Ode to Girl with Hand on Barbed Wire

Jill Widner Click to

Jill Widner’s fiction has appeared in The Good Men Project, American Short Fiction (web exclusives), where she was the March 2011 featured author; and Short Fiction (University of Plymouth Press, UK).  She is the recipient of a 2012 fellowship at the Hawthornden Retreat for Writers.  She was shortlisted for both the 2011 and 2012 David T. K. Wong Fellowship at the University of East Anglia and is a graduate of the Iowa Writers’ Workshop.  Widner is a fiction reader for Narrative Magazine.

Somewhere between McCook and the grid of rural routes she had traveled to reach the farm, Letty had applied a coat of lipstick. She liked to drive with the window down, her hand pressed flat against the wind. Now her skin was coated with a fine layer of dust, her red-pink mouth, glazed with grit.

Because her work sometimes required her to interview a male sheriff or mechanic or bartender, Letty wore a fly-fisherman’s vest over an ankle-length skirt. A hand-sized spiral notebook fit neatly inside one of the pockets. Later, in the air-conditioned drug store down the street from the room she rented at the Moore Motel or, sometimes, there and then on the side of the road, she recorded her observations. The condition of the house. The number of dogs. The demeanor of the children, watching from behind screens.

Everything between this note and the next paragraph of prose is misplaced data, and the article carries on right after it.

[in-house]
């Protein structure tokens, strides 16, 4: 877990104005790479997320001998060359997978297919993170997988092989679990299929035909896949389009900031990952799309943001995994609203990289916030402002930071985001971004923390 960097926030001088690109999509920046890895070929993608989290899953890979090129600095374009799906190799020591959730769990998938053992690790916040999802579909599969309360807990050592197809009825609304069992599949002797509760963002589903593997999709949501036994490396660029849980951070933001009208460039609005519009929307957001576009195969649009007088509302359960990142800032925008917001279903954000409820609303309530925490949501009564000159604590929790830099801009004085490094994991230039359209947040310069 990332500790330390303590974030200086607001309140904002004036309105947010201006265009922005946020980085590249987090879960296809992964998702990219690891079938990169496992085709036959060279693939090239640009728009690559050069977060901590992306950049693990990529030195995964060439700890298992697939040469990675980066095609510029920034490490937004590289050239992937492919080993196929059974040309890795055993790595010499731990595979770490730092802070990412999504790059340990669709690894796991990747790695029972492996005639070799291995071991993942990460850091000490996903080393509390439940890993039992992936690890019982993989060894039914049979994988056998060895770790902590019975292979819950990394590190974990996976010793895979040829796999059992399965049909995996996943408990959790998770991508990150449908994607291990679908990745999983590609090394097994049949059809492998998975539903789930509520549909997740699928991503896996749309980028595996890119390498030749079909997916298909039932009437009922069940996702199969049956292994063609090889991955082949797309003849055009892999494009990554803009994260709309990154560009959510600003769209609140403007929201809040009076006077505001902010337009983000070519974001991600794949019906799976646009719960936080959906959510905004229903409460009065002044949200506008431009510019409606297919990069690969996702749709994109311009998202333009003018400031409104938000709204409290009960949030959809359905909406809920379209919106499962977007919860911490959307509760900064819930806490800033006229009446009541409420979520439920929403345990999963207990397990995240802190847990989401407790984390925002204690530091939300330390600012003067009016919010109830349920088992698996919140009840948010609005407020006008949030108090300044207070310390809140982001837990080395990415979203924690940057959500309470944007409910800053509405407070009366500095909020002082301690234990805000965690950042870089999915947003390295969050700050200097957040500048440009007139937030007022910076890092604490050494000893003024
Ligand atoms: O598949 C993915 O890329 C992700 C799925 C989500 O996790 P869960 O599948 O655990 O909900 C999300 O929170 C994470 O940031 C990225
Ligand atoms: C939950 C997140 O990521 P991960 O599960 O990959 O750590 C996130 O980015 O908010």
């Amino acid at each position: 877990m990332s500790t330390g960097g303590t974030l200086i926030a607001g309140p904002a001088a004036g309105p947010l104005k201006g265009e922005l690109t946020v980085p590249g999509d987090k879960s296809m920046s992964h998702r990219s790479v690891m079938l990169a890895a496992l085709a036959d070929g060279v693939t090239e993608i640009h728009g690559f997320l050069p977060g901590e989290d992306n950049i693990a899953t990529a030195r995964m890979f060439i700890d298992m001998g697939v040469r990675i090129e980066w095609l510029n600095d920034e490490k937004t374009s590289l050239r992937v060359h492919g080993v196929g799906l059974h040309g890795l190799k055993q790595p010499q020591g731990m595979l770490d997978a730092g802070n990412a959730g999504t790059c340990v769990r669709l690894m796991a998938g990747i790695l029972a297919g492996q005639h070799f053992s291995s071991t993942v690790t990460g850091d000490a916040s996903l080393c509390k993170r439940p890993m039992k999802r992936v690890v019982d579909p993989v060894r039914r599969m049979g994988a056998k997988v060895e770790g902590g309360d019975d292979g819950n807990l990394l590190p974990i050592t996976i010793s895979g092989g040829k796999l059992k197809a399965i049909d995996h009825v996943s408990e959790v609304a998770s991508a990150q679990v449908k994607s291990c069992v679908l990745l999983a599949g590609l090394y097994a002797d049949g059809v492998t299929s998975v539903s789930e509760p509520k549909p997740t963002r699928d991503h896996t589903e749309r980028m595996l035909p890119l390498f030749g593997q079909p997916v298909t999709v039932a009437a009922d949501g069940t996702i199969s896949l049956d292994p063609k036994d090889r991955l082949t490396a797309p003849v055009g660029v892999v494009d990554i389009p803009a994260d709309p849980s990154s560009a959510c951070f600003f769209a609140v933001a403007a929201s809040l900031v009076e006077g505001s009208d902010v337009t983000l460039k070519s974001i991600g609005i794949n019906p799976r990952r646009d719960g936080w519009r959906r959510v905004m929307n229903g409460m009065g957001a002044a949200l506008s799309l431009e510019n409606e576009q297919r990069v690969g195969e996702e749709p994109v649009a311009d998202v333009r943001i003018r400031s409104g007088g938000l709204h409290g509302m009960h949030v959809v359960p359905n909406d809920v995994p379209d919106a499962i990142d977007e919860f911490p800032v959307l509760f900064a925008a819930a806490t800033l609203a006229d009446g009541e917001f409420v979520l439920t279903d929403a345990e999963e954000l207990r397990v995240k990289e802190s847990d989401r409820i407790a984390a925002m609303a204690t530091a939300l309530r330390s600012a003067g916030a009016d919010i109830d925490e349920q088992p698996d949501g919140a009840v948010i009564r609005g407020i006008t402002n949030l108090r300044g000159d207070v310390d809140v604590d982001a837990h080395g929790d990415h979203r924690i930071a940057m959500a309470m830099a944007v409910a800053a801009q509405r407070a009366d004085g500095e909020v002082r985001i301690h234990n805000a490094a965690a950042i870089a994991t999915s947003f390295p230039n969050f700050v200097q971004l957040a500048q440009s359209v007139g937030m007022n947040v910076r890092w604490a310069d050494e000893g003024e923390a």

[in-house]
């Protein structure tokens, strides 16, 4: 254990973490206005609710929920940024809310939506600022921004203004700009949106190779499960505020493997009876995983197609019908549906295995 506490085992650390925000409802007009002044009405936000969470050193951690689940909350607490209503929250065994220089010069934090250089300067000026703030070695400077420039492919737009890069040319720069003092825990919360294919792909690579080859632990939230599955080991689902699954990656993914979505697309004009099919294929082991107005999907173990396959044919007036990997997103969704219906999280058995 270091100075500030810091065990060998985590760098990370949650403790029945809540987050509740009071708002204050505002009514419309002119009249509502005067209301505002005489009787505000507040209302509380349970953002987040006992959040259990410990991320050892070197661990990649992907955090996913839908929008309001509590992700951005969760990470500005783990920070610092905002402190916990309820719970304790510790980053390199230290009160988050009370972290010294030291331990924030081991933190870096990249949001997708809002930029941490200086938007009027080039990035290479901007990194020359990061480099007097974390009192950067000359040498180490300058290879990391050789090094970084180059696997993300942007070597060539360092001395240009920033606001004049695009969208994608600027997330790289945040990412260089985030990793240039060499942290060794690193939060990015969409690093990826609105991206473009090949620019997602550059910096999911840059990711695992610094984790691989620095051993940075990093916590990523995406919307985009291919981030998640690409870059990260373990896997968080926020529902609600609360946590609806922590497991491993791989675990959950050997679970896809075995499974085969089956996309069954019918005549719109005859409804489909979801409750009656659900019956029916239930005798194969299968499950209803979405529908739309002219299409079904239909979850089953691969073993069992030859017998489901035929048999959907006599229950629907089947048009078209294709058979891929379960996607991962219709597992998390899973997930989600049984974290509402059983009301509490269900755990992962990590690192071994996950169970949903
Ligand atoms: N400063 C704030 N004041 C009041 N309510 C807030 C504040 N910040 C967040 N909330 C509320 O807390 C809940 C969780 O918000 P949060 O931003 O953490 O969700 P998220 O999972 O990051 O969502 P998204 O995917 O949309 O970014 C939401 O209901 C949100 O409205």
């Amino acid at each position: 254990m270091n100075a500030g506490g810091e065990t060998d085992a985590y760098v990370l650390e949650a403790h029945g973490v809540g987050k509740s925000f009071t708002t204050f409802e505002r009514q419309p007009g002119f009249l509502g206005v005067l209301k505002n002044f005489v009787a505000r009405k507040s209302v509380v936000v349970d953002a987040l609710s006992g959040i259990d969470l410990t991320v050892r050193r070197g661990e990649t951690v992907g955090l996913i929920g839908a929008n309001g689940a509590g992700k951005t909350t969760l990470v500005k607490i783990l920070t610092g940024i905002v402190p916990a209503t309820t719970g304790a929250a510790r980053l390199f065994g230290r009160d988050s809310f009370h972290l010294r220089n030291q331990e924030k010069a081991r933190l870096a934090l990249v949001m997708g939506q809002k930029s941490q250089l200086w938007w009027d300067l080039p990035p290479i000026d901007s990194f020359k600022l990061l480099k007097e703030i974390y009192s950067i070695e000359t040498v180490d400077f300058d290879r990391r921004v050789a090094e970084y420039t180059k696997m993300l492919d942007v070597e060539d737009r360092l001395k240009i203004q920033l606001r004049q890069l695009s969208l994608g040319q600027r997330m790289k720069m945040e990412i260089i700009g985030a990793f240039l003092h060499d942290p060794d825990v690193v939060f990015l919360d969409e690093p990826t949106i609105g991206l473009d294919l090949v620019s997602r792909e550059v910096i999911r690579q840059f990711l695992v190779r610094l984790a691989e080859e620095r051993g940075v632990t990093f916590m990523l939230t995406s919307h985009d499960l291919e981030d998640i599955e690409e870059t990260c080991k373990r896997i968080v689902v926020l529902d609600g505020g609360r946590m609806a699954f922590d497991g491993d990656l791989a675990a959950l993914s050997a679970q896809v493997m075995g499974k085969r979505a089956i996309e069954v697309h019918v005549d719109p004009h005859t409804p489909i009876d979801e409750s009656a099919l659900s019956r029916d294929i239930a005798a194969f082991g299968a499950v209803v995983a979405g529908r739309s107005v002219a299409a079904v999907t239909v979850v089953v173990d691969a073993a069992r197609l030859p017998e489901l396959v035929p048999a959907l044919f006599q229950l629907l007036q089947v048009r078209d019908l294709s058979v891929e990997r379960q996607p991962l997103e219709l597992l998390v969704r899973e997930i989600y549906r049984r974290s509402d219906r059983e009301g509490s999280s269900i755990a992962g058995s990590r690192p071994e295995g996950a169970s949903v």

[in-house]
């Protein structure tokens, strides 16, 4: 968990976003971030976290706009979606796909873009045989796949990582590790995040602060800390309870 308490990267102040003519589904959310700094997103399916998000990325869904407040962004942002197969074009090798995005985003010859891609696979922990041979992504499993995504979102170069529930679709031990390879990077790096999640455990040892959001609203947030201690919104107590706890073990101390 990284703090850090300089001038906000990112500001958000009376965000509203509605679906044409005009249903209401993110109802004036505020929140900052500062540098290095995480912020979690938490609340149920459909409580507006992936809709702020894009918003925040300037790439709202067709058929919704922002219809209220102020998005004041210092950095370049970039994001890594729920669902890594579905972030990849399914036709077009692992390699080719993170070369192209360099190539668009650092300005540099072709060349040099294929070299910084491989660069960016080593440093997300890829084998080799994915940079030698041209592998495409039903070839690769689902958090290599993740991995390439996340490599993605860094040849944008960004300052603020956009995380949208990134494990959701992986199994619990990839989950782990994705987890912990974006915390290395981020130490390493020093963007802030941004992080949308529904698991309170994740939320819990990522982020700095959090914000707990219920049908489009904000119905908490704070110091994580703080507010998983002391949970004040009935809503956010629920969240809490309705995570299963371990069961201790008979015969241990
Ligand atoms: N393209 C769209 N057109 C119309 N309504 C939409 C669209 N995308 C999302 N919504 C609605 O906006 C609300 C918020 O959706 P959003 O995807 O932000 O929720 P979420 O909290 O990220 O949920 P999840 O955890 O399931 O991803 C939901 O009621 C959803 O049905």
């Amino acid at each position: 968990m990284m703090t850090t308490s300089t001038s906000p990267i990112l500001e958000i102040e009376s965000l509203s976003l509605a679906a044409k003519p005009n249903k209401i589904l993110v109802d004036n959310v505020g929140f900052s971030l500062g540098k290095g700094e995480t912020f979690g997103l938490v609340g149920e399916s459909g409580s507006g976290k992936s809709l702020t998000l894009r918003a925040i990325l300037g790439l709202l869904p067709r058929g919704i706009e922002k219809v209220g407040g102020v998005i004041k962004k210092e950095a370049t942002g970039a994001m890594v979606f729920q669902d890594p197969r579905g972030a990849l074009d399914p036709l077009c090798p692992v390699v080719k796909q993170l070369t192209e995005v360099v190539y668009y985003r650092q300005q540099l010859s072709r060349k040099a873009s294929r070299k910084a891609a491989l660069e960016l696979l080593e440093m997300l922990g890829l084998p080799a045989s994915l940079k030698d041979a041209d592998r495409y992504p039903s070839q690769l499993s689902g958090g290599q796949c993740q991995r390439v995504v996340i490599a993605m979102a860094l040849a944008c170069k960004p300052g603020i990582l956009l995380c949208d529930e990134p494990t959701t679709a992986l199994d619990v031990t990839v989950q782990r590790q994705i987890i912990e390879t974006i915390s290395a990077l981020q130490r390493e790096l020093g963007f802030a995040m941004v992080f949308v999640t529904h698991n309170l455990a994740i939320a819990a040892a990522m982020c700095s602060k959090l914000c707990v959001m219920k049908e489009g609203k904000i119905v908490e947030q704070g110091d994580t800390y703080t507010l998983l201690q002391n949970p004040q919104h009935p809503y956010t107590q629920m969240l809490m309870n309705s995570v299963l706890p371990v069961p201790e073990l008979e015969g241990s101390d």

She didn’t like interviews. She didn’t like that she could make people say things they’d want to take back. Which they always did.

 Read it out, a voice would whine into a payphone receiver. Letty would pull the curtain away from the window and stare at the telephone wires strung between the poles across the street.  I may have exaggerated that part about the little girl left for so long in the cellar.  What’s the harm in reading what you wrote? 

Letty’s skirt swung as she crossed the gravel road that seemed to disappear in a pool of watery light. She felt the brush of the hem against her ankles, the rush of air, high between her legs, and then, as if she’d been hit with a stone, the girl’s gaze struck.

Her bare feet scuffed at the powdery dust beneath the bottom strand of the barbed wire fence. Her shirtwaist dress was unbuttoned at the collar.  The design was flowers.  Dark-centered, round-petaled flowers. And though the collar was white, and the sleeves were trimmed in white, the front of the dress was smeared with grime, as if she’d been inching her way beneath the front porch or lying face down on the back of a horse.

Behind her stood an empty water trough. Farther back, in the shade of an oak, the house. Letty noted the storm windows of a root cellar in the foundation. The axe in the stump of a tree. A door squeaked open on a rusty hinge. Behind the screen, a woman watched Letty approach the girl with her hand on the fence.

The first time Letty spoke to the girl, she was standing outside the video arcade next door to the Rexall drugstore, where she went after work to transcribe her notes into reports. It was air conditioned. There was a soda fountain.  The counter was usually empty, evenings.